If you’ve made the decision to sell your business – perhaps to take advantage of a fresh opportunity or because you feel you’ve taken it as far as you can, or maybe just so you can retire and enjoy the fruits of your labour – one of the quickest ways to strike a deal is to sell the business to a competitor.
Like for like
It may seem like an odd idea but selling to a competing business may represent your best chance of maximising your profits and can be the easiest way of completing a sale. A competitor – whether direct or indirect – will already understand how your business operates and what challenges it’s facing. They will also potentially have the most to gain from acquiring your customer list and, possibly, your presence in a favourable location. For companies looking to expand into a new but synergous trading area – for instance a garden centre chain looking to add landscaping services – the opportunity to buy a ready-to-go operation is ideal.
A competitor may also be prepared to pay more for your business than an independent buyer, especially if you can show consistent profitability and a strong forecast. They could have the cash to purchase outright and – if their operation is already successful – they shouldn’t have any difficulty raising finance.
Protect your interests
That said, you will need to stay focused on what you want from the deal, so make sure you approach negotiations with a clear idea of your preferred outcome and be prepared to ask all the questions you need to find out whether your potential buyer is on the same page. You’ll want to understand what they’re hoping to gain from the acquisition, if they’re in a position to make you a favourable offer and what their timeframe for completion is. The situation you definitely want to avoid is that in which a competitor poses as a buyer in order to discover confidential information that will benefit their own business.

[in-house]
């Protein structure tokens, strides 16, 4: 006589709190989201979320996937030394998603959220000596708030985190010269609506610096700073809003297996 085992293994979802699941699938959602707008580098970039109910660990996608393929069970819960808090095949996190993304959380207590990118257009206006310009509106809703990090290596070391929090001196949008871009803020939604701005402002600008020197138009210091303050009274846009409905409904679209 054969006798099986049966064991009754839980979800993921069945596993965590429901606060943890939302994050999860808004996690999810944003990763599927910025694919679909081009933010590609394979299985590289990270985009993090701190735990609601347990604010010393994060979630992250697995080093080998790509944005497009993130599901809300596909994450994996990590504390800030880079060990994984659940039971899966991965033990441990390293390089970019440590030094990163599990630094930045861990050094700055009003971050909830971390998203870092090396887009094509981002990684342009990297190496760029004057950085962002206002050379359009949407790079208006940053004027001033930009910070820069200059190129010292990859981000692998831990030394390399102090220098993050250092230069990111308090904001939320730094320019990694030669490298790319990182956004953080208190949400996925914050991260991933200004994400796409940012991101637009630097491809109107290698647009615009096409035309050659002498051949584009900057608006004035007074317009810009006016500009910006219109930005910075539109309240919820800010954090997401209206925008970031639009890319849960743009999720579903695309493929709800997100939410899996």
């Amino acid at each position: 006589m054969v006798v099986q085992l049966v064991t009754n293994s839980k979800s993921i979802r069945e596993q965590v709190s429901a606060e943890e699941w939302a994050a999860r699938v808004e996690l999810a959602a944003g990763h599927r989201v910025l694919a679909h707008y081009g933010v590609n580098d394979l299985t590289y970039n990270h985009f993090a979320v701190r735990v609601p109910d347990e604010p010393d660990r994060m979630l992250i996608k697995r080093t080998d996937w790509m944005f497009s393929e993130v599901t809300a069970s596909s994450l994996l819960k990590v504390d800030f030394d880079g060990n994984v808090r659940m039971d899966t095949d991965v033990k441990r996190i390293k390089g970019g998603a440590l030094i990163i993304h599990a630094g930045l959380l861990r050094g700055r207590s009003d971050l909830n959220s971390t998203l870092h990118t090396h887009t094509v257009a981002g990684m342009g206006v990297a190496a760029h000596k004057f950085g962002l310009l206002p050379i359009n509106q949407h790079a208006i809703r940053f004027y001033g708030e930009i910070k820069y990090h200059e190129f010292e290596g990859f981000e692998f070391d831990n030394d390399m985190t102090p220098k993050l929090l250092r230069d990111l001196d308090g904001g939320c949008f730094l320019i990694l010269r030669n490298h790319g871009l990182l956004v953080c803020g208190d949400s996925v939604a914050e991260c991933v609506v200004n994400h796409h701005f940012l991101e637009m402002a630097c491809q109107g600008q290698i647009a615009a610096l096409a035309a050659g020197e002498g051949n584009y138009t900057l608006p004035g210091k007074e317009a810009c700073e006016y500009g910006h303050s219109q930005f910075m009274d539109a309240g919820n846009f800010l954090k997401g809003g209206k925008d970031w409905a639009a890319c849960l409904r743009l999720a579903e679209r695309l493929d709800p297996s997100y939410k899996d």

A non-disclosure agreement (NDA) will help to protect your interests and should be drawn up by a solicitor, although an unscrupulous competitor may still find ways of using sensitive information indirectly. So, make sure you’re already in advanced talks before revealing too much about your business and insist on an information exchange that commits both parties to a mutual sharing process.
Keep it professional
Even if you’re exiting your business because you’re ready to move on to the next phase of your career, it can still be an emotional time – even more so if your potential purchaser just happens to be one of your closest competitors. It’s important to view the deal as objectively as you can and to avoid letting petty issues sour the mood. Recruit a team of professionals – solicitor, accountant, financial adviser – so you’ve always got someone in your corner.
Don’t assume anything or rely on a verbal exchange – if you want the deal to be conditional on continued employment for your current staff, for instance, you’ll need to make sure it’s explicitly mentioned in the contract.
Perform due diligence
The formal process whereby each party thoroughly examines the other’s ability to deliver on their promises is an essential part of the process and shouldn’t be undertaken lightly. Your potential purchaser will want to see evidence that backs up your profitability claims so make sure all your paperwork is ready and waiting. In turn, you will want to conduct reverse due diligence on the purchaser to make sure they can meet their obligations should the sale go through. This will enable a deal to be structured that will suit both parties.
The buyer may request a handover period during which you stay on to ensure a smooth transition before your final exit.
It’s your business, so make sure you stay in control of the selling process. Try to set a positive tone in discussions and keep the momentum up during diligence, negotiations and any face-to-face meetings. Trust your instinct, too. If something doesn’t feel right, it’s OK to press the pause button. Above all, don’t lose sight of your own goals. Good luck!
Posted on February 15, 2019 | selling, sell a business, how to sell a business, sell a business fast